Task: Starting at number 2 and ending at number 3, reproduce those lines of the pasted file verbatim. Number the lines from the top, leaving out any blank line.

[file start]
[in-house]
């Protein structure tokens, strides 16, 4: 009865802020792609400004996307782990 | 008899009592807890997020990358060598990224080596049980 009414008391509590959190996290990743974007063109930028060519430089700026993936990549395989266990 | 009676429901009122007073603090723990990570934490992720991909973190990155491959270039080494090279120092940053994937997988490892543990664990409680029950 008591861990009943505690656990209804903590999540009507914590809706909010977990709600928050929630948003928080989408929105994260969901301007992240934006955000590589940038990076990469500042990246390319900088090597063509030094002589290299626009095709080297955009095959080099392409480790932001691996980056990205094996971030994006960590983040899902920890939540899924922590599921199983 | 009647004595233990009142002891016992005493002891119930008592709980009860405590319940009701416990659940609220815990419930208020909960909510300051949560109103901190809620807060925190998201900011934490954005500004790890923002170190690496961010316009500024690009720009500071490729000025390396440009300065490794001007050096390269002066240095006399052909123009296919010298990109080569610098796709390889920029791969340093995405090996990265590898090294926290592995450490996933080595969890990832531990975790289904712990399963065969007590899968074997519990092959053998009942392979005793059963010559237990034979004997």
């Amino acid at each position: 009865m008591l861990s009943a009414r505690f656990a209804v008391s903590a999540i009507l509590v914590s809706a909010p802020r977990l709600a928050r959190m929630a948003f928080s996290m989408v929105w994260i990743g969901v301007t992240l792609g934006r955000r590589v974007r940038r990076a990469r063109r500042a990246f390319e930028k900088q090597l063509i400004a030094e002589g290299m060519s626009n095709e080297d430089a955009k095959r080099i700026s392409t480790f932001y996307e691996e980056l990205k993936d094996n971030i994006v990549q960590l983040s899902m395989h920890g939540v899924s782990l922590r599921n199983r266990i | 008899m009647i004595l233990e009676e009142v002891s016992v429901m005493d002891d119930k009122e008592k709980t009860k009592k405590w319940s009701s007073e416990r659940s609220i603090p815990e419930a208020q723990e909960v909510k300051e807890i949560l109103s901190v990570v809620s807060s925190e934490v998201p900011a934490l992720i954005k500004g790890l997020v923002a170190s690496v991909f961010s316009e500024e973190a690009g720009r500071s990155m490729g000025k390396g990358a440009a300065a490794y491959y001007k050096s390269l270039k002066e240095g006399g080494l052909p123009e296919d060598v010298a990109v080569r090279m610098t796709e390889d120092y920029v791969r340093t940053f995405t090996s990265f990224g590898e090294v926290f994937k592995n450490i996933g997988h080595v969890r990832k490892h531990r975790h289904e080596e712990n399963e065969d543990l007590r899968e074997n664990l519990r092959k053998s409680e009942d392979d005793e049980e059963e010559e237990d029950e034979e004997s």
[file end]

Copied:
């Protein structure tokens, strides 16, 4: 009865802020792609400004996307782990 | 008899009592807890997020990358060598990224080596049980 009414008391509590959190996290990743974007063109930028060519430089700026993936990549395989266990 | 009676429901009122007073603090723990990570934490992720991909973190990155491959270039080494090279120092940053994937997988490892543990664990409680029950 008591861990009943505690656990209804903590999540009507914590809706909010977990709600928050929630948003928080989408929105994260969901301007992240934006955000590589940038990076990469500042990246390319900088090597063509030094002589290299626009095709080297955009095959080099392409480790932001691996980056990205094996971030994006960590983040899902920890939540899924922590599921199983 | 009647004595233990009142002891016992005493002891119930008592709980009860405590319940009701416990659940609220815990419930208020909960909510300051949560109103901190809620807060925190998201900011934490954005500004790890923002170190690496961010316009500024690009720009500071490729000025390396440009300065490794001007050096390269002066240095006399052909123009296919010298990109080569610098796709390889920029791969340093995405090996990265590898090294926290592995450490996933080595969890990832531990975790289904712990399963065969007590899968074997519990092959053998009942392979005793059963010559237990034979004997």
């Amino acid at each position: 009865m008591l861990s009943a009414r505690f656990a209804v008391s903590a999540i009507l509590v914590s809706a909010p802020r977990l709600a928050r959190m929630a948003f928080s996290m989408v929105w994260i990743g969901v301007t992240l792609g934006r955000r590589v974007r940038r990076a990469r063109r500042a990246f390319e930028k900088q090597l063509i400004a030094e002589g290299m060519s626009n095709e080297d430089a955009k095959r080099i700026s392409t480790f932001y996307e691996e980056l990205k993936d094996n971030i994006v990549q960590l983040s899902m395989h920890g939540v899924s782990l922590r599921n199983r266990i | 008899m009647i004595l233990e009676e009142v002891s016992v429901m005493d002891d119930k009122e008592k709980t009860k009592k405590w319940s009701s007073e416990r659940s609220i603090p815990e419930a208020q723990e909960v909510k300051e807890i949560l109103s901190v990570v809620s807060s925190e934490v998201p900011a934490l992720i954005k500004g790890l997020v923002a170190s690496v991909f961010s316009e500024e973190a690009g720009r500071s990155m490729g000025k390396g990358a440009a300065a490794y491959y001007k050096s390269l270039k002066e240095g006399g080494l052909p123009e296919d060598v010298a990109v080569r090279m610098t796709e390889d120092y920029v791969r340093t940053f995405t090996s990265f990224g590898e090294v926290f994937k592995n450490i996933g997988h080595v969890r990832k490892h531990r975790h289904e080596e712990n399963e065969d543990l007590r899968e074997n664990l519990r092959k053998s409680e009942d392979d005793e049980e059963e010559e237990d029950e034979e004997s």